The site ID, layer 2 encapsulation, logical attachment circuits and label base parameters are used to associate inbound and outbound traffic to each logical VPLS attachment circuit.

The VPLS label mapping process uses the same approach as the L2VPN NRLI. VPLS label mapping information is distributed for each VPN site between PE routers. The PE routers advertise the label association for all of their local attachment circuits in one label block. The BGP L2VPN calculation is used by each remote site to calculate the labels to use for inter site transport.

BGP NRLI Extended Community

The L2VPN NLRI extended community carries the route target, encapsulation type, MTU (of PE to CE link), control flags and site-preference (used for multi-homing). The MTU must match on each PE to CE link within the VPLS as fragmentation is not supported. The preference value is copied into the BGP local preference field and relates to the preference given to different sites, which is used for resilience or multi-homing.

Each PE receives L2VPN NRLI extended community from all remote PEs that are associated with the VPLS. In order for a PE to calculate the egress label used for forwarding to a remote site, the following calculation is used:

remote label base + local site ID – remote label offset.

For both the BGP and LDP approach Junos creates a logical tunnel interface with the PFE for each remote VPLS site. This allows ingress frames to pass through the PFE twice. The first pass pops the MPLS VPN label from the frame and the second pass carries out MAC address learning and forwarding using the VPLS forwarding tables contained within the VRF.

This approach is different to the L2VPN operation which simply binds labels to attachment circuits and does not rely on MAC learning and forwarding, due to the point to point nature of a traditional L2VPN.

Configurating the Attachment Circuits

To provision a VPLS instance the following parameters must be included in the configuration:

  • Attachment circuit interfaces
  • VPLS routing instance
  • Route Target Community
  • Site ID (unique value in the context of each VPLS)
  • Site range (maximum number of sites to which the local site can connect, this is defined by the label range)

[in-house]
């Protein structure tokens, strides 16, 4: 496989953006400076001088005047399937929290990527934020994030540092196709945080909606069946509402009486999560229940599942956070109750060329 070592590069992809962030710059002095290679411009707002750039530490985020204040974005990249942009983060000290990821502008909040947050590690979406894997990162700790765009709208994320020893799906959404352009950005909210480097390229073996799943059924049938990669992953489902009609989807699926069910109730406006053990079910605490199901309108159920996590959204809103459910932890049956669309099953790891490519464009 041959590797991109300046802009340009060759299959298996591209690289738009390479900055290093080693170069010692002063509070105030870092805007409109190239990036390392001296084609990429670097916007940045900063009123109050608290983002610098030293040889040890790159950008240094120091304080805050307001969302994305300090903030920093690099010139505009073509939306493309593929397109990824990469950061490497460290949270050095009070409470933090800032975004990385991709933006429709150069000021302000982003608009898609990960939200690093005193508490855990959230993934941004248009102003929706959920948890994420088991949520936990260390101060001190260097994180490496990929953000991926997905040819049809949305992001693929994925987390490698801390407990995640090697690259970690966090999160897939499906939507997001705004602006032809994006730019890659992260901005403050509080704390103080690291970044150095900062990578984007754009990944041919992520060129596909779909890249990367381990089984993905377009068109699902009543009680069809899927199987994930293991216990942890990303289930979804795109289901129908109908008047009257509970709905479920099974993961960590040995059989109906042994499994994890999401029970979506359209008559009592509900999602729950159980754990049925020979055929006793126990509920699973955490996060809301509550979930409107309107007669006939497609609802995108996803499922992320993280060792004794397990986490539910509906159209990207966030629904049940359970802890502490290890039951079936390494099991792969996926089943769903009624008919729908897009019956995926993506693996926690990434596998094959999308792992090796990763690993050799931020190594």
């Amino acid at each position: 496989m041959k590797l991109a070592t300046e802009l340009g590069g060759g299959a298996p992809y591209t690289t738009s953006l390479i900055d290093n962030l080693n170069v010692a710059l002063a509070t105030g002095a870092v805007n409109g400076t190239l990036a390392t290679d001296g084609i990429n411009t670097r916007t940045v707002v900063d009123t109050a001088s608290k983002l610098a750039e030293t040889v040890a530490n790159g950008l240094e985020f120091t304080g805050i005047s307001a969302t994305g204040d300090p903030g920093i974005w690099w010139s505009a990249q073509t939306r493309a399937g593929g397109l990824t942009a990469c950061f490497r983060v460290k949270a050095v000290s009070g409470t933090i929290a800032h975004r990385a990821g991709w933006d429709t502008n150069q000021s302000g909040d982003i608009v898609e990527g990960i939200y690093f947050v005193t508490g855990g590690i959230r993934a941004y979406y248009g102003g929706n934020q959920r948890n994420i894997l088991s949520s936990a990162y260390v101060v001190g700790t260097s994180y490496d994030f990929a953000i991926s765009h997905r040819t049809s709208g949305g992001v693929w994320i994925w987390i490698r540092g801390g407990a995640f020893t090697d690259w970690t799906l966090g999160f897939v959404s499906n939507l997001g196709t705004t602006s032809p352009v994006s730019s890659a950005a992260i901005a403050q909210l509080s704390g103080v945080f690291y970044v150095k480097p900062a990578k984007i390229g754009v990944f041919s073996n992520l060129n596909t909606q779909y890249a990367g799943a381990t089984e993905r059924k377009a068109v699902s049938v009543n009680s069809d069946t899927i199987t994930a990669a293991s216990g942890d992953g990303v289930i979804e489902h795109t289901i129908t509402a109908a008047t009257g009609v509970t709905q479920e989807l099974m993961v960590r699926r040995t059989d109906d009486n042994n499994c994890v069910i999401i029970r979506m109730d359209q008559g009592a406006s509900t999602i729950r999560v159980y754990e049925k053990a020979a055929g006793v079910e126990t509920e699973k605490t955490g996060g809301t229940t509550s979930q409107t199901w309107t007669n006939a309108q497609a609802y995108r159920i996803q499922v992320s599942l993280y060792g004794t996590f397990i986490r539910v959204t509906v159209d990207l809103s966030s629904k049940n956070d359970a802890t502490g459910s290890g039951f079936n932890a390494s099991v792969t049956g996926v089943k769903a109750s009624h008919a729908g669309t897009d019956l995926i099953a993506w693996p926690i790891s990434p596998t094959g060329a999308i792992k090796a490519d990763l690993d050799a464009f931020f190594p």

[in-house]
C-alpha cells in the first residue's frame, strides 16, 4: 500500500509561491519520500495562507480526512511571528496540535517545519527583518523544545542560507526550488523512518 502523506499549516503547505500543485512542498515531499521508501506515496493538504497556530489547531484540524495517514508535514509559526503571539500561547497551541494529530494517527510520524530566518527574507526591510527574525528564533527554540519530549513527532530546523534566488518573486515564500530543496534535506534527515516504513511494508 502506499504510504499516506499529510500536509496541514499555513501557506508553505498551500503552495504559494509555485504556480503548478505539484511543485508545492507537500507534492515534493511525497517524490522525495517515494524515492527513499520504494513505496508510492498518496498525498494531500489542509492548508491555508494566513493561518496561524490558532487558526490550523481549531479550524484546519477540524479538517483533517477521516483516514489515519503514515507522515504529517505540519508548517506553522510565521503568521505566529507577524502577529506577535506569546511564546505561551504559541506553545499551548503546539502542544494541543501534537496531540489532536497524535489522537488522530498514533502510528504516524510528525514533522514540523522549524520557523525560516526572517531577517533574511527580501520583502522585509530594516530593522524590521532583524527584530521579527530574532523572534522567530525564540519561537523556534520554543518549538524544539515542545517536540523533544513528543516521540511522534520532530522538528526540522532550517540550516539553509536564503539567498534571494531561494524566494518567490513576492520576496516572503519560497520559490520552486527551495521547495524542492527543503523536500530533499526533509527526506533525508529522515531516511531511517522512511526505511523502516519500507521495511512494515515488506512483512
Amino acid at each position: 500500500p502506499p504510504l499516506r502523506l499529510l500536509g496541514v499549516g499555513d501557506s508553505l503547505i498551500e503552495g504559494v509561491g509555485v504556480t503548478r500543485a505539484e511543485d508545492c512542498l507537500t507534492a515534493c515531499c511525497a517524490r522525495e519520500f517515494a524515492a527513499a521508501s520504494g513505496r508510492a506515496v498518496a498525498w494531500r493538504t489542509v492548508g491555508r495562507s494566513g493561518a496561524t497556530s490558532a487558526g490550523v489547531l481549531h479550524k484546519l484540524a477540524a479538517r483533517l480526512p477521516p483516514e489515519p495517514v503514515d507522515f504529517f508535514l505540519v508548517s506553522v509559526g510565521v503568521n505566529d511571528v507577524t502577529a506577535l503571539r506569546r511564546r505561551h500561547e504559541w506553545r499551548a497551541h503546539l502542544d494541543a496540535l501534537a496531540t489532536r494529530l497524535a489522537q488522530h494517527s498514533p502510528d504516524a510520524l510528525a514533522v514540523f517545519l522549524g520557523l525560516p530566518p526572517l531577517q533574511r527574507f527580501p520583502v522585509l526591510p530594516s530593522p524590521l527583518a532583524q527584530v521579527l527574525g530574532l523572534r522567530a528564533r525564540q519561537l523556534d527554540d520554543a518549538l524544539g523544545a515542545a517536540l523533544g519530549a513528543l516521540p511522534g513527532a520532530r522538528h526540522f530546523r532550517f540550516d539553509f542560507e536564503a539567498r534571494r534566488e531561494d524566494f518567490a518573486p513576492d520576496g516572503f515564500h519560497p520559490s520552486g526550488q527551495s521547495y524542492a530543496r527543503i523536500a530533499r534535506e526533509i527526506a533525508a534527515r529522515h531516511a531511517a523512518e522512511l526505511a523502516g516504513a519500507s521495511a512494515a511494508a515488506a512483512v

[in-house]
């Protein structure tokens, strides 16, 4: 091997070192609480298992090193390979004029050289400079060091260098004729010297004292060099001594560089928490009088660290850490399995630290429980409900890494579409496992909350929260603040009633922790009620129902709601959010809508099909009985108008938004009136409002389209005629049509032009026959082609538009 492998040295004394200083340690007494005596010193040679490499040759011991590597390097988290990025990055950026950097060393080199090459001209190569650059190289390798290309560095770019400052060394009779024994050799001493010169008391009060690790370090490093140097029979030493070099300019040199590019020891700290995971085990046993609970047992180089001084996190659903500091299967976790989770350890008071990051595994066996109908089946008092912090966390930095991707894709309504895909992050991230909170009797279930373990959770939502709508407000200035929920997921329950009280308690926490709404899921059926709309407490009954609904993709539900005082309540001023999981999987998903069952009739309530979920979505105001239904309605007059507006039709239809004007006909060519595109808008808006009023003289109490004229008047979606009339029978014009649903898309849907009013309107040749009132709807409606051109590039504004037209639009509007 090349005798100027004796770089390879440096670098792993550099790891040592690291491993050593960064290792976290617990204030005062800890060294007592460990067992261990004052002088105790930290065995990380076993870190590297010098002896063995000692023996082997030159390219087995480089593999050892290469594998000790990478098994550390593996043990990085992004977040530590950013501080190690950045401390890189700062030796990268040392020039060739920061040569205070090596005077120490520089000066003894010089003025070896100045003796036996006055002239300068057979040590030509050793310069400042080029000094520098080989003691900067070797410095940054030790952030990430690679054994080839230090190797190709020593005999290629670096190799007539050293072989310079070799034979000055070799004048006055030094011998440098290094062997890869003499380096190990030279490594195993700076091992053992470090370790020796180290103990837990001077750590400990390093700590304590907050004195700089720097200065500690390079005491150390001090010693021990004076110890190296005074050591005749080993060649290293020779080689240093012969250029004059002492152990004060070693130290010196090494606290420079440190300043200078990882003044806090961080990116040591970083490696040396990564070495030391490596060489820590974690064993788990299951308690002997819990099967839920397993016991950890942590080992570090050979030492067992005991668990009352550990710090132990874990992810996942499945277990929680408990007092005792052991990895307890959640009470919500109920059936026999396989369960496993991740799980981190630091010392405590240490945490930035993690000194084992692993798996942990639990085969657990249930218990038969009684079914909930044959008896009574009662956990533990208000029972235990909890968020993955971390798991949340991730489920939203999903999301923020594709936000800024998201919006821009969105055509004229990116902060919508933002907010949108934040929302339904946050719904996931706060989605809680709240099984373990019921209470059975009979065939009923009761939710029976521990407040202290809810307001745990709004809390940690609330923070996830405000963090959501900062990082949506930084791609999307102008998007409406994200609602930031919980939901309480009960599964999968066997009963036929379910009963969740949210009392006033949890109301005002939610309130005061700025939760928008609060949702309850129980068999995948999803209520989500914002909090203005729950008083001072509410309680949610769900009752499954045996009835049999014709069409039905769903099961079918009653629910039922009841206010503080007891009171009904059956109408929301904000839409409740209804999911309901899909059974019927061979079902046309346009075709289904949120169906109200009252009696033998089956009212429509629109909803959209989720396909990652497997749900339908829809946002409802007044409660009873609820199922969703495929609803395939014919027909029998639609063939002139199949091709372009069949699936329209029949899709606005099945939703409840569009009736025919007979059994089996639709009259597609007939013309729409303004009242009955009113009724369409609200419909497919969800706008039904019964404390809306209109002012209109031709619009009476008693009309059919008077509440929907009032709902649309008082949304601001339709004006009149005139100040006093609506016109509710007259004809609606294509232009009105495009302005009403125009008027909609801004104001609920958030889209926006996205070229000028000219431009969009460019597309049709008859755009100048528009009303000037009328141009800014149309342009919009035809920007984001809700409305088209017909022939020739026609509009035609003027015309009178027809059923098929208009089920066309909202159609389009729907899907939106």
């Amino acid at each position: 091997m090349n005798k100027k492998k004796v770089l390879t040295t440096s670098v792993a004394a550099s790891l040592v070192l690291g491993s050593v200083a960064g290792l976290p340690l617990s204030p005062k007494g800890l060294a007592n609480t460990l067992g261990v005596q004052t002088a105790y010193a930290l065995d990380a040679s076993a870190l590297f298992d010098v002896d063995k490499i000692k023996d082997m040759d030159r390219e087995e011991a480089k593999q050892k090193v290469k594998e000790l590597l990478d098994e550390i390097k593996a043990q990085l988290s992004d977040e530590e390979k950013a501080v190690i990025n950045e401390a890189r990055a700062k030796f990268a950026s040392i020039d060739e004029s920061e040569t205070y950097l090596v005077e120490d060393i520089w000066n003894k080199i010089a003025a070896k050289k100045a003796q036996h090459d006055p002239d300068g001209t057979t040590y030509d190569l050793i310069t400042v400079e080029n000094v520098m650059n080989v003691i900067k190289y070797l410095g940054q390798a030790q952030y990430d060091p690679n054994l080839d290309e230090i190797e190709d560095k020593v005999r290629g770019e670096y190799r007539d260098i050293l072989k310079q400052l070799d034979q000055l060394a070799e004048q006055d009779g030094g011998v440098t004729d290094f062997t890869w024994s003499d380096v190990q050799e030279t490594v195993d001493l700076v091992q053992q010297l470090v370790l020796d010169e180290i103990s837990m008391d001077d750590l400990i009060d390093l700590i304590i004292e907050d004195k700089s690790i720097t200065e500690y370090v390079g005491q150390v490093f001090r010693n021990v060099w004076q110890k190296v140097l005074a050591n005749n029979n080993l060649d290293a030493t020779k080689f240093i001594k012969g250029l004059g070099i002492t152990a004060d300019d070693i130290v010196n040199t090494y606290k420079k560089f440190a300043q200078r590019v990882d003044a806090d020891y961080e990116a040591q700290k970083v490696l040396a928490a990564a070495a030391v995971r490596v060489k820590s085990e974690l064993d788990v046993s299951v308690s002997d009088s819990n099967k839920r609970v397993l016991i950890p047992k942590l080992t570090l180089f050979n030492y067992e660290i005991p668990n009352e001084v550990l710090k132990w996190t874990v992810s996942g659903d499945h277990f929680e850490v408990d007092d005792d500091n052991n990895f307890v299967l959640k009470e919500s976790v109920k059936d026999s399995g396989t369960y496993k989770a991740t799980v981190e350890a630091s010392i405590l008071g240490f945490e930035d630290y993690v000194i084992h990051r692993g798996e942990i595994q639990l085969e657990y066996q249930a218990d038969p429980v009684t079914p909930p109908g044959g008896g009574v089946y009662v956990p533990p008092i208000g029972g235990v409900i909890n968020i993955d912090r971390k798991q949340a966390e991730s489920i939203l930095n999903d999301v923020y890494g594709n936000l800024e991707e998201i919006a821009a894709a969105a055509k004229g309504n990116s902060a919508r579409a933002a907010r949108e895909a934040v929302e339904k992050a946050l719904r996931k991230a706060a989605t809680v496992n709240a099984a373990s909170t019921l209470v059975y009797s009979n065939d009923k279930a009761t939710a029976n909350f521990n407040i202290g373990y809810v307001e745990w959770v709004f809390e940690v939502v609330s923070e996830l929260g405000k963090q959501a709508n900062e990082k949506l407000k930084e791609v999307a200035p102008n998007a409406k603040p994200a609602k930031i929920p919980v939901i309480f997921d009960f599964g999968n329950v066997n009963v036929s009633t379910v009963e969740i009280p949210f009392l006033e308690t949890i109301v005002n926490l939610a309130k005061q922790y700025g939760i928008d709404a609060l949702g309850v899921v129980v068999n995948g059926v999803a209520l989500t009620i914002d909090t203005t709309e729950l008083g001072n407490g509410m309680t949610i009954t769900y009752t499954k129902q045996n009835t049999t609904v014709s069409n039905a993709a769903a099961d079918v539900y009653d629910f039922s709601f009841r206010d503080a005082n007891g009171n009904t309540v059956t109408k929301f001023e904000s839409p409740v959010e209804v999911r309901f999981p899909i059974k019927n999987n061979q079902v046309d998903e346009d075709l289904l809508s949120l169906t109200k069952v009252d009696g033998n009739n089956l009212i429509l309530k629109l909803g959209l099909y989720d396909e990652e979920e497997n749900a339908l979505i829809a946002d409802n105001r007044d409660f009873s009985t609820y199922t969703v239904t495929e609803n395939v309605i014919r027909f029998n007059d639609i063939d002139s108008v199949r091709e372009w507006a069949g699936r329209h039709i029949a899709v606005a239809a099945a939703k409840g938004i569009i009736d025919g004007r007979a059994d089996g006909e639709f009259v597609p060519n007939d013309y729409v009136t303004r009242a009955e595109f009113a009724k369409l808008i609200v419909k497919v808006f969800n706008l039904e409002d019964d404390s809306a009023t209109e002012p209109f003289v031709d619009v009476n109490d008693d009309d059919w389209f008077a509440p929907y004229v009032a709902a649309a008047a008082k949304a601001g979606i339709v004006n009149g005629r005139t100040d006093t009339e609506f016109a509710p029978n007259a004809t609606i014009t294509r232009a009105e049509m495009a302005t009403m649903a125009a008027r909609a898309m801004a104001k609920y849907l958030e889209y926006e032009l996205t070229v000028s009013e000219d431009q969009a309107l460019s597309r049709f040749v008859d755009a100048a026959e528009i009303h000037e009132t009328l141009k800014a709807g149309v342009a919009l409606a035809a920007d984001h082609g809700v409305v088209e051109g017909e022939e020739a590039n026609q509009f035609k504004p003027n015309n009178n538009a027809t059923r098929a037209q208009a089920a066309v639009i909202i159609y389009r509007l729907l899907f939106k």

• Remote sites (labels for remote sites are learnt dynamically via BGP NLRI process)
  • Encapsulation must be VPLS

It’s possible to configure a VPLS using a pre-provisioned VLAN scheme which is presented directly to the CE. The benefit of this approach is that it allows over provisioning, however the control of VLAN tagging in the scenario is governed by the PE.

In the example below unit 513 is encapsulated with vlan-id 513 and family vpls. In this scenario the physical interface must be set to vlan-tagging. The example uses the flexible-ethernet-services encapsulation type which allows for multiple per-unit encapsulation types, allowing the interface to support other transport types such as L2VPN using CCC.

It’s worth noting that all L2VPNs in Junos must use a specific VLAN range, starting from 512.

vpls-vlan-attachment

For transparent attachment circuits a different encapsulation type is used. This approach allows the CE to have the flexibility of pushing any VLAN tag into a frame entering the VPLS

interfaces {
encapsulation ethernet-vpls;
ge-0/0/2 {
unit 0 {
family vpls;
}
}
}
}

VRF Configuration

For BGP NLRI signalling a standard VRF is configured but with a VPLS instance type. Interfaces are configured as the attachment circuits within the VPLS, however only one routing instances is created for one VPLS. If an additional interface is configured within the routing instance it will be used for multi-homing CE sites into the VPLS. Route-targets are used in the same manner as L2 and L3 VPN. The VPLS protocol is configured with a site range value that

routing-instances vpn-a {
instance-type vpls;
interface ge-0/0/1.515;
vrf-target target:65001:100;
protocols {
vpls {
site-range 20;
site ce-a {
site-identifier 1;
}
}
}
}

VPLS Multi-Homing